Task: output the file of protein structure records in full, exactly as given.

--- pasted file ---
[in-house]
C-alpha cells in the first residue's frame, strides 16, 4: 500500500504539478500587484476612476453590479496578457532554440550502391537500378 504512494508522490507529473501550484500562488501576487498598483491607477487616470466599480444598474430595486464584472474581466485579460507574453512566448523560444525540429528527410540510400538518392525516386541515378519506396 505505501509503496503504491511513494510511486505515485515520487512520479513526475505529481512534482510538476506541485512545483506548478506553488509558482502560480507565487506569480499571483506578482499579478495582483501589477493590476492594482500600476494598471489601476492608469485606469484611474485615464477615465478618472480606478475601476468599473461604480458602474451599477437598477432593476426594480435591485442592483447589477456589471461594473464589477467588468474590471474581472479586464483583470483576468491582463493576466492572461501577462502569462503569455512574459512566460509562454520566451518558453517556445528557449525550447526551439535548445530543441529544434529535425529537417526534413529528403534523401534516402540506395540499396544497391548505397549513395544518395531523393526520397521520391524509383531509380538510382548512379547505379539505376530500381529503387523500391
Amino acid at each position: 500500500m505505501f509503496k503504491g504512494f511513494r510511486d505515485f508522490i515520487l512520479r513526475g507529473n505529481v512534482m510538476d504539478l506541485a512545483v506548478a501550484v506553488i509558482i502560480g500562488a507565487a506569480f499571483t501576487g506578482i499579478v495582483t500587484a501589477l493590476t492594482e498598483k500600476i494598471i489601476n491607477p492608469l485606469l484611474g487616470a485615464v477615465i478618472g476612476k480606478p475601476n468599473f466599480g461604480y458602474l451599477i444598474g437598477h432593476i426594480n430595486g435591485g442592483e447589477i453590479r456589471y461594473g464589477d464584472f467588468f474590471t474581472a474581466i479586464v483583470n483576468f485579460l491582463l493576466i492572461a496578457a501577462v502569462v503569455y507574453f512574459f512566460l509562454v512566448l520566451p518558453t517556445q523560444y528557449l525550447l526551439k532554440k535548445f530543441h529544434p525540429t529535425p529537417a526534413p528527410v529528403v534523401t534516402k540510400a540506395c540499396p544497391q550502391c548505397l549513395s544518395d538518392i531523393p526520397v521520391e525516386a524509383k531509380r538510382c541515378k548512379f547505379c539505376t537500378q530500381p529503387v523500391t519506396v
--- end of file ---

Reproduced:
[in-house]
C-alpha cells in the first residue's frame, strides 16, 4: 500500500504539478500587484476612476453590479496578457532554440550502391537500378 504512494508522490507529473501550484500562488501576487498598483491607477487616470466599480444598474430595486464584472474581466485579460507574453512566448523560444525540429528527410540510400538518392525516386541515378519506396 505505501509503496503504491511513494510511486505515485515520487512520479513526475505529481512534482510538476506541485512545483506548478506553488509558482502560480507565487506569480499571483506578482499579478495582483501589477493590476492594482500600476494598471489601476492608469485606469484611474485615464477615465478618472480606478475601476468599473461604480458602474451599477437598477432593476426594480435591485442592483447589477456589471461594473464589477467588468474590471474581472479586464483583470483576468491582463493576466492572461501577462502569462503569455512574459512566460509562454520566451518558453517556445528557449525550447526551439535548445530543441529544434529535425529537417526534413529528403534523401534516402540506395540499396544497391548505397549513395544518395531523393526520397521520391524509383531509380538510382548512379547505379539505376530500381529503387523500391
Amino acid at each position: 500500500m505505501f509503496k503504491g504512494f511513494r510511486d505515485f508522490i515520487l512520479r513526475g507529473n505529481v512534482m510538476d504539478l506541485a512545483v506548478a501550484v506553488i509558482i502560480g500562488a507565487a506569480f499571483t501576487g506578482i499579478v495582483t500587484a501589477l493590476t492594482e498598483k500600476i494598471i489601476n491607477p492608469l485606469l484611474g487616470a485615464v477615465i478618472g476612476k480606478p475601476n468599473f466599480g461604480y458602474l451599477i444598474g437598477h432593476i426594480n430595486g435591485g442592483e447589477i453590479r456589471y461594473g464589477d464584472f467588468f474590471t474581472a474581466i479586464v483583470n483576468f485579460l491582463l493576466i492572461a496578457a501577462v502569462v503569455y507574453f512574459f512566460l509562454v512566448l520566451p518558453t517556445q523560444y528557449l525550447l526551439k532554440k535548445f530543441h529544434p525540429t529535425p529537417a526534413p528527410v529528403v534523401t534516402k540510400a540506395c540499396p544497391q550502391c548505397l549513395s544518395d538518392i531523393p526520397v521520391e525516386a524509383k531509380r538510382c541515378k548512379f547505379c539505376t537500378q530500381p529503387v523500391t519506396v